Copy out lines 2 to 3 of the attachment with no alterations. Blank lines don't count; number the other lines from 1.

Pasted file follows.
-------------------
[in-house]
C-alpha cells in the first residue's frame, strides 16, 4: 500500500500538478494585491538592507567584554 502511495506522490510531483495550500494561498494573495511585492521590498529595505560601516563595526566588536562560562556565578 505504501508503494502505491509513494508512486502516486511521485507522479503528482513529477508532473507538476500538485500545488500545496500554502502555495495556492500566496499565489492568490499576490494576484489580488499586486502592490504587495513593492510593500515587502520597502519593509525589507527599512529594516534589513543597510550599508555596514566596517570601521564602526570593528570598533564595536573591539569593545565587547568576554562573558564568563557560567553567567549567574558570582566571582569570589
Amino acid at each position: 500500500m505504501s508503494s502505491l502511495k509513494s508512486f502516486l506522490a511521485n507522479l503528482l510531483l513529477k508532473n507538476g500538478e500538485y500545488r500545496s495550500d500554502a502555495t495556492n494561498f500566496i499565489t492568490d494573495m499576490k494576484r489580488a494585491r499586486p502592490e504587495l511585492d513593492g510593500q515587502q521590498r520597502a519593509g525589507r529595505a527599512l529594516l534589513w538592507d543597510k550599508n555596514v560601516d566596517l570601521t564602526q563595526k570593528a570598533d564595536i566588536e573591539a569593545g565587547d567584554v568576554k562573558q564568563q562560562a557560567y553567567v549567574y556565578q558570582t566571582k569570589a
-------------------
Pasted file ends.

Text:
C-alpha cells in the first residue's frame, strides 16, 4: 500500500500538478494585491538592507567584554 502511495506522490510531483495550500494561498494573495511585492521590498529595505560601516563595526566588536562560562556565578 505504501508503494502505491509513494508512486502516486511521485507522479503528482513529477508532473507538476500538485500545488500545496500554502502555495495556492500566496499565489492568490499576490494576484489580488499586486502592490504587495513593492510593500515587502520597502519593509525589507527599512529594516534589513543597510550599508555596514566596517570601521564602526570593528570598533564595536573591539569593545565587547568576554562573558564568563557560567553567567549567574558570582566571582569570589
Amino acid at each position: 500500500m505504501s508503494s502505491l502511495k509513494s508512486f502516486l506522490a511521485n507522479l503528482l510531483l513529477k508532473n507538476g500538478e500538485y500545488r500545496s495550500d500554502a502555495t495556492n494561498f500566496i499565489t492568490d494573495m499576490k494576484r489580488a494585491r499586486p502592490e504587495l511585492d513593492g510593500q515587502q521590498r520597502a519593509g525589507r529595505a527599512l529594516l534589513w538592507d543597510k550599508n555596514v560601516d566596517l570601521t564602526q563595526k570593528a570598533d564595536i566588536e573591539a569593545g565587547d567584554v568576554k562573558q564568563q562560562a557560567y553567567v549567574y556565578q558570582t566571582k569570589a